And I think the Internet has become an even more powerful tool for that kind of citizen participation. In fact, one of the reasons that I won the presidency was because we were able to mobilize young people like yourself to get involved through the Internet. Initially, nobody thought we could win because we didn’t have necessarily the most wealthy supporters; we didn’t have the most powerful political brokers. But through the Internet, people became excited about our campaign and they started to organize and meet and set up campaign activities and events and rallies. And it really ended up creating the kind of bottom-up movement that allowed us to do very well. Continue Reading →
House Rules Committee on Unallotment, Second Part on November 16th 2009. Continue Reading →
House Rules Committee on Unallotment lawsuite on November 16th, 2009. Continue Reading →
Representative Al Juhnke (DFL) sums up the reasons why the House Rules Committee voted to file a “friend of the court” brief in support of Deanna Brayton, et al vs Tim Pawlenty on the Governor’s unallotment of funds after the 2009 legislative session. Continue Reading →
By Craig Stellmacher
“What is the greatest threat to Minnesota right now, that we can all unite around, and what will be your strategy to solve this problem?” Eight DFL Candidates for Governor, answer that question on Sunday 11/15 2009. Minnesota House Speaker Margaret Anderson Kelliher; State Senator Thomas Bakk; Former US Senator Mark Dayton; Former State Senator Steve Kelly, State Senator John Marty, State Representative Tom Rukavina, Minneapolis Mayor R.T. Rybak, and State Representative Paul Thissen, have all come to the Eagle’s Club at 2507 E 25 th St in Minneapolis Minnesota to talk to the DFL Senior Caucus Inside. One room had the Vikings game on, and there were 150 DFL’rs in the second room, so we briefly go outside to answer the same question.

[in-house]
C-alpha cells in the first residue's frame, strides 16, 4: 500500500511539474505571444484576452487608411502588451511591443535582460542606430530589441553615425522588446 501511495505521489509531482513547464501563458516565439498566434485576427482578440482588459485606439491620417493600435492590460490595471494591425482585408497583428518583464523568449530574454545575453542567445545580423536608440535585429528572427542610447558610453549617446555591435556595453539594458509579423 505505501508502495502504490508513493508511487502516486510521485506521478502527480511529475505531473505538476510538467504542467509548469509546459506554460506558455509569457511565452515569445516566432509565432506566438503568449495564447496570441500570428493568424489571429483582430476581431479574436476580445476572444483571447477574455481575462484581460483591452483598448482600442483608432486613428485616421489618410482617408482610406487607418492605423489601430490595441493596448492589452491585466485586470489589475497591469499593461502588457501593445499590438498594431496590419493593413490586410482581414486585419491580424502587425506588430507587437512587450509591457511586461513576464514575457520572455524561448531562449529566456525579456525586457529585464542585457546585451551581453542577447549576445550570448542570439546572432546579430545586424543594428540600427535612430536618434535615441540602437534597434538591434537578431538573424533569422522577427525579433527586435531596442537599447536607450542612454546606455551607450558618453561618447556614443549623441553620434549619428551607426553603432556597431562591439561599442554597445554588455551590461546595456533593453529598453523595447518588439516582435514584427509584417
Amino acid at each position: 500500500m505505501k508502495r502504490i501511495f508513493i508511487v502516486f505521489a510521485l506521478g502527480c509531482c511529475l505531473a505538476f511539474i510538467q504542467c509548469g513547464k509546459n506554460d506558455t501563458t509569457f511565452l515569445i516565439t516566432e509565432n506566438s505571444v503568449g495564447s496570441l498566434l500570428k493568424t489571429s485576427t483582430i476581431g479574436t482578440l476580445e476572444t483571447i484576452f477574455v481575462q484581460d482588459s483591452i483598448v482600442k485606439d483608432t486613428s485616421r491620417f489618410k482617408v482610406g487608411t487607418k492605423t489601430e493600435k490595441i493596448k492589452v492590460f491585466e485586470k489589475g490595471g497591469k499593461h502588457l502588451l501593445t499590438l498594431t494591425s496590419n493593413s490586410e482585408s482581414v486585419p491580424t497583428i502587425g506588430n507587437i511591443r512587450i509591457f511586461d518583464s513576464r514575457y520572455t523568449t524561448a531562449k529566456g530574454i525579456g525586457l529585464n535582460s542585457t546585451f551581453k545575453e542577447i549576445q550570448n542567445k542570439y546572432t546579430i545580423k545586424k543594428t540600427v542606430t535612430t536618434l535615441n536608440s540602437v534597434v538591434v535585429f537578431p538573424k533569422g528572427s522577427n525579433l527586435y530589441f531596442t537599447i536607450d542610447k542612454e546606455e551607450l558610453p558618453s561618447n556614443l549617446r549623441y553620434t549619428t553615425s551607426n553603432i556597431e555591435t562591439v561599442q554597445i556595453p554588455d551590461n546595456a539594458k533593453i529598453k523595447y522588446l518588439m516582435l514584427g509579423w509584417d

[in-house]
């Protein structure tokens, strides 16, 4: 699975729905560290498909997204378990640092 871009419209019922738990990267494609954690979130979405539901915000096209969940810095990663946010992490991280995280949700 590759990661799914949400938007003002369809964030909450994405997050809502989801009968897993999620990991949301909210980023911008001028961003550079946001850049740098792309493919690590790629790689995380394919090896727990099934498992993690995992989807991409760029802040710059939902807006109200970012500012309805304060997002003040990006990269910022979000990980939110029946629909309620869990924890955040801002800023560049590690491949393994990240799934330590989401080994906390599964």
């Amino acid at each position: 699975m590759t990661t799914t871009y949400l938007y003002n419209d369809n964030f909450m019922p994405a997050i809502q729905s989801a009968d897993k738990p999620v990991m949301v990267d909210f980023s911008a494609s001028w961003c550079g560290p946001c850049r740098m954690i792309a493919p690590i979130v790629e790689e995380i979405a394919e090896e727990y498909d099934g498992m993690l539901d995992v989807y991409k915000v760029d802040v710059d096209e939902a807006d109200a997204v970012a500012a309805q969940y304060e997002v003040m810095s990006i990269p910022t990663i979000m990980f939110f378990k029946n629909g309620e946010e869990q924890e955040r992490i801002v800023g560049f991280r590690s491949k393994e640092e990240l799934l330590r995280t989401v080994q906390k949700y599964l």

For the last several years, I’ve been looking at Game Theory, also known as Strategy Theory. Note, humans have a tendency to come together when they share the same threat. If the sky was filled with UFO’s with purple death rays, we’d unite with Iran and North Korea till they were gone.
I’ve noted recently, that some politicians actually say there’s a group that threatens them. The first example I can think of here in Minnesota is US Representative Michele Bachmann, she states that a group the size of hers, “Liberals”, threatens the existence of her group. It will be hard for her to get a majority of the votes, while she accuses half of threatening her, the half she names have no reason to vote for her. I think some politicians master this idea, and I can think of Reagan, Clinton and Obama, who got the American people to unite around a threat or an idea.
I was looking for this uniting, in any of their answers. If a politician states : “we all share the same threat”, I think it will be easier for them to get a majority of the people. This uniting strategy, is rather powerful in the long run, but we have many examples in the last few years we can think of either with politicians or with TV pundits that urge us to divide ourselves and say near half–threaten our existence.